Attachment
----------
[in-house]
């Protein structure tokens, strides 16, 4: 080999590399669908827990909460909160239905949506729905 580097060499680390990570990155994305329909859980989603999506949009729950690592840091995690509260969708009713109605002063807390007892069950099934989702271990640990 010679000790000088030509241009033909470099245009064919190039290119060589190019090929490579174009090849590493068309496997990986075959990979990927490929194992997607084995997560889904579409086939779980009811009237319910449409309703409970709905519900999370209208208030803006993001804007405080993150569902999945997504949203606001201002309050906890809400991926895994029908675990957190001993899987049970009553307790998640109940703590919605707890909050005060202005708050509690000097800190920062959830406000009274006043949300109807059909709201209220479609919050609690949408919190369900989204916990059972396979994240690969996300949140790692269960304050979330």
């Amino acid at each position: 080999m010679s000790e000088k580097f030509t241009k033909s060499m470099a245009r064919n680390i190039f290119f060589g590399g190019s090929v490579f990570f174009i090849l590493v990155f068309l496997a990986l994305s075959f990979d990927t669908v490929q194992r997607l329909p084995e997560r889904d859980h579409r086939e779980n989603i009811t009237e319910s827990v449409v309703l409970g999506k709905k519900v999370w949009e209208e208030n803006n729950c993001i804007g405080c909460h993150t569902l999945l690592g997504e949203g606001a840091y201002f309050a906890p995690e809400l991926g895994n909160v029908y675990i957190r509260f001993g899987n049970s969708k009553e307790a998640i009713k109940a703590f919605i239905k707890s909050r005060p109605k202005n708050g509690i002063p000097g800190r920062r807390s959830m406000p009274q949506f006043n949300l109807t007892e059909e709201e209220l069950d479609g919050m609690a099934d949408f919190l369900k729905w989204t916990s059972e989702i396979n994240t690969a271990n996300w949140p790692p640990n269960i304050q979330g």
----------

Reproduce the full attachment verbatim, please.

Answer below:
[in-house]
């Protein structure tokens, strides 16, 4: 080999590399669908827990909460909160239905949506729905 580097060499680390990570990155994305329909859980989603999506949009729950690592840091995690509260969708009713109605002063807390007892069950099934989702271990640990 010679000790000088030509241009033909470099245009064919190039290119060589190019090929490579174009090849590493068309496997990986075959990979990927490929194992997607084995997560889904579409086939779980009811009237319910449409309703409970709905519900999370209208208030803006993001804007405080993150569902999945997504949203606001201002309050906890809400991926895994029908675990957190001993899987049970009553307790998640109940703590919605707890909050005060202005708050509690000097800190920062959830406000009274006043949300109807059909709201209220479609919050609690949408919190369900989204916990059972396979994240690969996300949140790692269960304050979330």
């Amino acid at each position: 080999m010679s000790e000088k580097f030509t241009k033909s060499m470099a245009r064919n680390i190039f290119f060589g590399g190019s090929v490579f990570f174009i090849l590493v990155f068309l496997a990986l994305s075959f990979d990927t669908v490929q194992r997607l329909p084995e997560r889904d859980h579409r086939e779980n989603i009811t009237e319910s827990v449409v309703l409970g999506k709905k519900v999370w949009e209208e208030n803006n729950c993001i804007g405080c909460h993150t569902l999945l690592g997504e949203g606001a840091y201002f309050a906890p995690e809400l991926g895994n909160v029908y675990i957190r509260f001993g899987n049970s969708k009553e307790a998640i009713k109940a703590f919605i239905k707890s909050r005060p109605k202005n708050g509690i002063p000097g800190r920062r807390s959830m406000p009274q949506f006043n949300l109807t007892e059909e709201e209220l069950d479609g919050m609690a099934d949408f919190l369900k729905w989204t916990s059972e989702i396979n994240t690969a271990n996300w949140p790692p640990n269960i304050q979330g």